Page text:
Federal Reserve Bank
Jon Hilsenrath wrote an article that appeared in The Wall Street Journal on 20th November 2012 regarding the intentions of the Federal Reserve Bank to continue pushing down interest rates. Hilsenrath reported the bank’s chairman Ben Bernanke warning that fiscal cliff may bring substantial problems to the economy. Bernanke had assured through a media conference that the bank would do its best to add monetary-policy support in the attempt to bring the economy to recovery. He had hinted that the bank would continue with its policy of having additional asset purchases, and buying mortgage backed securities to ensure that the labor market outlook is improved. Hilsenrath argues that even if the United States government averts a fiscal cliff through reduced domestic and defense spending and sudden income tax raises, the Federal Reserve Bank should anticipate that the use of a variety of policies will finally limit the federal budget deficit. Hilsenrath criticizes the Federal Reserve Bank for its contradictions. For example, Bernanke recently downplayed his earlier indication that the bank would buy more bonds to reduce interest rates and spur spending, borrowing and investment.
The author’s main argument is that central bankers attempt to be influenced by the decisions of elected officials, especially on spending and taxes. However, some do not guard their independence. His conclusion is that the federal bank is not doing its expected role, which managing the economy whether or not there will be tax increases and spending cuts. The author finally concludes that the bank must purchase long-term bonds funded by the money it prints in lieu of spending about $40 billion monthly to purchase mortgage backed securities.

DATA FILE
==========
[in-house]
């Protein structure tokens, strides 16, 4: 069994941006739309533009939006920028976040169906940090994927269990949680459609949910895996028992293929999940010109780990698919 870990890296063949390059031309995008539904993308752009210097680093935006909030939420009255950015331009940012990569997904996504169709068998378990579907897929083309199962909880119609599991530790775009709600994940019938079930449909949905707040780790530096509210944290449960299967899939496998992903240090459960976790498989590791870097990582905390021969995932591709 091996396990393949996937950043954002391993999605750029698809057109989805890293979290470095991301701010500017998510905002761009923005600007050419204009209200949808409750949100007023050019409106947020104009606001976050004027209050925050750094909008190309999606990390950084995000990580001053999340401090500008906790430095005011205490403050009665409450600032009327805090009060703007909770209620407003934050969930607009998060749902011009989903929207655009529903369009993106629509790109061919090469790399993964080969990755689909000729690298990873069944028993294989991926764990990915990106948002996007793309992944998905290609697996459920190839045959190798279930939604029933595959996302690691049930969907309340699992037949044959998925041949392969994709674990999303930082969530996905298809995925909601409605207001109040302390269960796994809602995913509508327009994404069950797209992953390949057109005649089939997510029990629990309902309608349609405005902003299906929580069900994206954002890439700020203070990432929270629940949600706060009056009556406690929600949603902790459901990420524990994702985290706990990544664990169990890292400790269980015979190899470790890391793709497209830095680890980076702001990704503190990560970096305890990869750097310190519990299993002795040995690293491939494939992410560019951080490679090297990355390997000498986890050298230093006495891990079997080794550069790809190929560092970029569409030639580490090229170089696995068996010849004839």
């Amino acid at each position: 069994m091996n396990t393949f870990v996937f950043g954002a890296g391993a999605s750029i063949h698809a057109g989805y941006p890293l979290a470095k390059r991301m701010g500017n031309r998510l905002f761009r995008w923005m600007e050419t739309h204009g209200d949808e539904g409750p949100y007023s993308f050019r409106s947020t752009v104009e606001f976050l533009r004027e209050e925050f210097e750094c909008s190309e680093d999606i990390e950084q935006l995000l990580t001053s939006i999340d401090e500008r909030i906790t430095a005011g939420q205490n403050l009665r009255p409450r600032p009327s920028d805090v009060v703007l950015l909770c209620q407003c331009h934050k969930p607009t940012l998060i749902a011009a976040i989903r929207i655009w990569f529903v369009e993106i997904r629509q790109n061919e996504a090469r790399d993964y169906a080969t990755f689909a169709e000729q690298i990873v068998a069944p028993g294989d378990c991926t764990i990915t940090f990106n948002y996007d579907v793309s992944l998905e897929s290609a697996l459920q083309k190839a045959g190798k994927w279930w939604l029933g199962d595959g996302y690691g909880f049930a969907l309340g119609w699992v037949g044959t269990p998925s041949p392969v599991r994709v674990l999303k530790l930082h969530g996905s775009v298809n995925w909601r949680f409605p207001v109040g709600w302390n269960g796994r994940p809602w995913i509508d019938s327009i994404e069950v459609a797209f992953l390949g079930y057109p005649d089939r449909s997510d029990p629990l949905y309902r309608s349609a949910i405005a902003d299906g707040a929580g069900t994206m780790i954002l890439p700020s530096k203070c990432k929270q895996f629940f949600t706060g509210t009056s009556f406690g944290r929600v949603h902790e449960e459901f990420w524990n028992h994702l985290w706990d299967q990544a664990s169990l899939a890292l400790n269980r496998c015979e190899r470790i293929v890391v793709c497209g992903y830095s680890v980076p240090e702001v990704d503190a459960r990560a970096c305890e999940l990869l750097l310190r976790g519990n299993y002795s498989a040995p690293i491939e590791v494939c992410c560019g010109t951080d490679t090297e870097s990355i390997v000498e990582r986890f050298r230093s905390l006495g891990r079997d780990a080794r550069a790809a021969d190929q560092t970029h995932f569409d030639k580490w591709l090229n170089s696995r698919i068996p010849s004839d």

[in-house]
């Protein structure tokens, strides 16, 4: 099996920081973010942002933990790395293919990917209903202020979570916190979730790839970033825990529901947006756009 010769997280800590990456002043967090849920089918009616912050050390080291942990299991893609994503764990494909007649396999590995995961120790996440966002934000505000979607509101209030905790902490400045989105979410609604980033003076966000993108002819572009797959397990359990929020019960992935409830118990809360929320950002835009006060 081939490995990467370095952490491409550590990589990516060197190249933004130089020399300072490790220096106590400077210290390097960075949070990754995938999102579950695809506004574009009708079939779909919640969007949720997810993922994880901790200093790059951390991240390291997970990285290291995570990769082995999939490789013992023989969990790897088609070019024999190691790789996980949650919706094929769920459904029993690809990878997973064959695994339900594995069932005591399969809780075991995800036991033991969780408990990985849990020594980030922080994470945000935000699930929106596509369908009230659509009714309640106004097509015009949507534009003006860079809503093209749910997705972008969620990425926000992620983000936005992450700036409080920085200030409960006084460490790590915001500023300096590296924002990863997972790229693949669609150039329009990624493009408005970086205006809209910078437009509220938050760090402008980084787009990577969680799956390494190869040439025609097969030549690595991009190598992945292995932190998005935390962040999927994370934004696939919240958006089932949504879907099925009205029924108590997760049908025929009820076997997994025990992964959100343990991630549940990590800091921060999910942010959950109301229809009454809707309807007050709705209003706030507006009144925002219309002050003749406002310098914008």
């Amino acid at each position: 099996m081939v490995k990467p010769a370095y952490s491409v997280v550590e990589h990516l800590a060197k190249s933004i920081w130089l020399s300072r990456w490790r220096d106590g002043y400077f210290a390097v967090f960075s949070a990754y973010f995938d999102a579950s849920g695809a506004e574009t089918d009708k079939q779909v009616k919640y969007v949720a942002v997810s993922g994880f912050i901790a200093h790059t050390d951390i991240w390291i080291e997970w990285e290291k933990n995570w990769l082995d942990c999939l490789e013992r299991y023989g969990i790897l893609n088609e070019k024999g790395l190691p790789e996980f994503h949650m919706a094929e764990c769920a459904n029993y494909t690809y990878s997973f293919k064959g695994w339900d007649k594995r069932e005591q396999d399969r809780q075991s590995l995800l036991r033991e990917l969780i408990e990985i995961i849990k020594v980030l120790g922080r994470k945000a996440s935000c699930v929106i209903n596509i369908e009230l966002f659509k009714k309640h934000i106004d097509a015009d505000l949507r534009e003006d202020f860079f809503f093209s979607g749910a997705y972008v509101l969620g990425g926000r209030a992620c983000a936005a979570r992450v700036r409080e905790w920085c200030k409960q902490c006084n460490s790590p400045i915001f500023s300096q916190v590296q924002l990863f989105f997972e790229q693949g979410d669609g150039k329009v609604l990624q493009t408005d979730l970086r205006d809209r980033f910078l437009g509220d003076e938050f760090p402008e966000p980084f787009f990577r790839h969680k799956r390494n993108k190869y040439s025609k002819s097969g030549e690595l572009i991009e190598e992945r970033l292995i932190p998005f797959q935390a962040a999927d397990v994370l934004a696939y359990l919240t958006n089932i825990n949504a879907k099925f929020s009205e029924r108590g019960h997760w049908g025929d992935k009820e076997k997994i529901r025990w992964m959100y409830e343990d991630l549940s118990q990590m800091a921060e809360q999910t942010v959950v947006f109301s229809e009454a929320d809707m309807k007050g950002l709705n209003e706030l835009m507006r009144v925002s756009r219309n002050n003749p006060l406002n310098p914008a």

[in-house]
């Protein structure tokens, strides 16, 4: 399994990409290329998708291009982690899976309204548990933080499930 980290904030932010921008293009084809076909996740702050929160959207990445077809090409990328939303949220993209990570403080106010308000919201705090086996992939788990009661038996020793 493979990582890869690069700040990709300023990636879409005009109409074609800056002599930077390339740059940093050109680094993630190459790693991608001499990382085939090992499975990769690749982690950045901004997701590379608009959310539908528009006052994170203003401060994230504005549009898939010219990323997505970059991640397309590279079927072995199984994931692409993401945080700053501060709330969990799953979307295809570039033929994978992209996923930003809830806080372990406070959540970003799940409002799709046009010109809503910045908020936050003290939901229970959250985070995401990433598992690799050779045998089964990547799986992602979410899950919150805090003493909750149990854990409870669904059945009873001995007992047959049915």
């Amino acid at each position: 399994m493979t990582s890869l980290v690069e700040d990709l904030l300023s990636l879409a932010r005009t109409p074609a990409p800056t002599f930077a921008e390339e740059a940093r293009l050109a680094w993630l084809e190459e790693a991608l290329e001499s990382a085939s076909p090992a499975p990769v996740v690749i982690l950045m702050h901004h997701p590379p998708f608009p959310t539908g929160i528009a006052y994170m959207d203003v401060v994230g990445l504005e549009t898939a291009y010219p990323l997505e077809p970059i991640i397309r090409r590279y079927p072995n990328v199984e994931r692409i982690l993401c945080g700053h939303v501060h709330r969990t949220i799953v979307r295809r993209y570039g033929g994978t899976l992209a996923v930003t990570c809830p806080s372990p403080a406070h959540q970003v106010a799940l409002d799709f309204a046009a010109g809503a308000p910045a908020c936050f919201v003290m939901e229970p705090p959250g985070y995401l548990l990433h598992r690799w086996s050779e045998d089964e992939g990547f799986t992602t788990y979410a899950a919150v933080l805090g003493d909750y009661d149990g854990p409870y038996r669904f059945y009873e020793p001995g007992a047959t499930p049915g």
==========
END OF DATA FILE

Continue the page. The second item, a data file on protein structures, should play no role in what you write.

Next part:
The subject of this article exposes the fundamentals of central banks. It further outlines several monetary and fiscal policy measures that are used to stimulate or discourage spending, borrowing or investment that are in the module. The author is totally right about the independence of central banks. However, he should not ignore how government decisions on taxes, investment and spending inspire public responses on the same issues. This may create a problem for central banks because they appear as if they are not independent, especially when they explain the economic situation.
Jon Hilsenrath is the Wall Street Journal’s chief economics correspondent. He covers matters relating to the Federal Reserve Bank. He has specialty in bonds, stock and currency markets. He has written many articles on economic recovery. He advocates for tough measures in business and economic growth and recovery and independence of stock markets and central banks. The measures are expected to show independence of parties and their ability to show the direction of policy.
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